MSU Graduate Student Studies Artificial Intelligence and Machine Learning for Agricultural Insights

Dakota Hester (Photo by Grace Cockrell)

STARKVILLE, Miss.—Gathering valuable agricultural and environmental data from the ground poses challenges, but an MSU graduate student is enhancing artificial intelligence’s utilization of remote sensing data for improved insights.

Dakota Hester, a first-generation doctoral student in the Department of Agricultural and Biological Engineering at Mississippi State University, is concluding a competitive, half-year internship as a machine learning scientist at Bayer, a multinational healthcare and agriculture company.

Hester’s expertise focuses on enhancing deep-learning land cover mapping, which holds significant implications for agriculture and forestry. His research at Bayer Crop Science aligns closely with his ongoing graduate studies at MSU, aiming to enhance the efficiency of remote sensing technologies such as satellite data and aerial imagery to enhance understanding of agricultural processes and natural resources affordably.

“Remote sensing offers a prime avenue to expand our knowledge of natural resources and crop growth without the need for constant on-the-ground monitoring,” stated Hester. “By reaching a certain resolution, we can extract significantly more information than previously available thanks to advancements in satellite, remote sensing, and artificial intelligence technologies over the past decade to fifteen years.”

“Bayer has provided me with exposure to innovative tools and technologies. I look forward to applying some of their methodologies back in our research laboratory,” added Hester.

While Hester’s work at Bayer predominantly revolves around agriculture, his endeavors in MSU’s Department of Agricultural and Biological Engineering aim to utilize deep learning for statewide mapping.

“My time at MSU has broadened my horizons in many ways. Without the research conducted here, I doubt I would have secured this internship,” shared Hester. “I’ve had the privilege of engaging with numerous brilliant scientists and researchers worldwide, and that, to me, is the highlight—it’s the people.”

The Tishomingo native attributes his fascination with agricultural science to his father, a field mechanic for a logging equipment provider.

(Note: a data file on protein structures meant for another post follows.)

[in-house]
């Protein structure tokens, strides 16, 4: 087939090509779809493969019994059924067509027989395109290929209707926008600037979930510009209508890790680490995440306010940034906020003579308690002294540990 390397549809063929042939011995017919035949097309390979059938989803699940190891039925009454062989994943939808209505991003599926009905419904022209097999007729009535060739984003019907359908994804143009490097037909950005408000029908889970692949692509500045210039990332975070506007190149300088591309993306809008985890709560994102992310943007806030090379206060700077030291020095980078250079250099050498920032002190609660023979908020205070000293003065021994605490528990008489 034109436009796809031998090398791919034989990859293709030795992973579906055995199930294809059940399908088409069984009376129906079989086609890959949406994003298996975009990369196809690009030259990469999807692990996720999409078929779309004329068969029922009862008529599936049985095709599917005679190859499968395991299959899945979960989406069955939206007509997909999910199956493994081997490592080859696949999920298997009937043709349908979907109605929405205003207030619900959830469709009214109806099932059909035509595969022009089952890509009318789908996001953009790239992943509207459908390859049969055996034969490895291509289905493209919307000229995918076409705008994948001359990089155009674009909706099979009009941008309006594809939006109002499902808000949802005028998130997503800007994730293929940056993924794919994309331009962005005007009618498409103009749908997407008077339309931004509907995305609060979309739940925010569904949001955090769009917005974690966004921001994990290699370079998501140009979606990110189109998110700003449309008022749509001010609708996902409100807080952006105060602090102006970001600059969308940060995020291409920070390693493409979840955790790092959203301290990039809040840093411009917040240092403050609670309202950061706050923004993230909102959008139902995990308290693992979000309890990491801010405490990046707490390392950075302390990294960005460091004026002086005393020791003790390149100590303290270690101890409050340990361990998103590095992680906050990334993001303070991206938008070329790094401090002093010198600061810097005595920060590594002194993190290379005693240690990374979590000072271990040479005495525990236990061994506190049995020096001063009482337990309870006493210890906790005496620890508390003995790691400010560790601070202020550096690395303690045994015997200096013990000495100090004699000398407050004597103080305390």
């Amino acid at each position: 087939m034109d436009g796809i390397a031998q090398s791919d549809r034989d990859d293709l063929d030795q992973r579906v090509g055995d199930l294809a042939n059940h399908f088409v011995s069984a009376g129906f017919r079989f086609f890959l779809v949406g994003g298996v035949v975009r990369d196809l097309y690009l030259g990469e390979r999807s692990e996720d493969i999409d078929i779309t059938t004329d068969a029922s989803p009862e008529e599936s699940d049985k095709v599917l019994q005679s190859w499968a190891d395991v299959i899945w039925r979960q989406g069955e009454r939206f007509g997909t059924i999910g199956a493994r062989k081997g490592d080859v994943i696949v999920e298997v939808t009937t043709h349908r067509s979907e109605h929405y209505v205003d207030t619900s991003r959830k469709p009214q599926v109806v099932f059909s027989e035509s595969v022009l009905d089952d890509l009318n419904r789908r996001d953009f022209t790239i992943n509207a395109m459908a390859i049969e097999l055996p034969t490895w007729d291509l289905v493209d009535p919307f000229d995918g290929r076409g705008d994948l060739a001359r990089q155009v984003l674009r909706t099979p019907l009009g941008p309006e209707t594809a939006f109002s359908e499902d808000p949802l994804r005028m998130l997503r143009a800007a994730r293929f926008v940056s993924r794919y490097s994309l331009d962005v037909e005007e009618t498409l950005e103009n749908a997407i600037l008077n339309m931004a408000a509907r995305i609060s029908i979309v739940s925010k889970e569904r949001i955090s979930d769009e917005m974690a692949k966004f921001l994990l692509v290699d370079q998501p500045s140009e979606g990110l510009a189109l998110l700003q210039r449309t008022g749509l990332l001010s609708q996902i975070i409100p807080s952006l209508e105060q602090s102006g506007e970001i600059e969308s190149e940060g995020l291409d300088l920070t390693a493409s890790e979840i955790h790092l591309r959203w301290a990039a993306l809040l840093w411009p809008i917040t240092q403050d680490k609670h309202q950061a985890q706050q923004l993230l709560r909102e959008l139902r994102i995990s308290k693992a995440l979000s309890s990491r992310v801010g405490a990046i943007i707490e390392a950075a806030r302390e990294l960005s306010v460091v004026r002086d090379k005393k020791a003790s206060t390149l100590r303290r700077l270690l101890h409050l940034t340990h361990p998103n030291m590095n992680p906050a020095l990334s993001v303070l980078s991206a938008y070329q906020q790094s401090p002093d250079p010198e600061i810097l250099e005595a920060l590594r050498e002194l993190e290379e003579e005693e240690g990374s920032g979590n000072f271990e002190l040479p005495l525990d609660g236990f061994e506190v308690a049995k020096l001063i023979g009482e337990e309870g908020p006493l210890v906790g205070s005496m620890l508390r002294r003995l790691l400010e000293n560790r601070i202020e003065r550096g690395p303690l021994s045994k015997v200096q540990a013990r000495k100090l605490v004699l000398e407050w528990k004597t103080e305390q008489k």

“Especially during school breaks, he would take me into the field with him. I gained firsthand exposure to the natural resources sector,” recounted Hester. “It profoundly influenced my later academic pursuits, shifting my focus from programming and software engineering to natural sciences and resources—exploring how we can maximize the value from Mississippi’s natural growth.”

After earning his bachelor’s degree in computer engineering from MSU in 2021, Hester served as a graduate research assistant in the Department of Sustainable Bioproducts, focusing on an AI-driven application that accurately identifies wood species through surface scans.

In 2023, Hester transitioned to the research lab of Assistant Professor Vitor S. Martins in agricultural and biological engineering, where he currently investigates deep machine learning. He intends to persist in this field post-doctorate, expected in 2025.

The Department of Agricultural and Biological Engineering at Mississippi State University concentrates on engineering and technology within agriculture and natural resources, encompassing autonomous agricultural systems, precision agriculture, ecological engineering, and sustainable energy. The department spans across the College of Agriculture and Life Sciences, Bagley College of Engineering, Mississippi Agricultural and Forestry Experiment Station, and MSU Extension Service. To learn more about the department, visit www.abe.msstate.edu.

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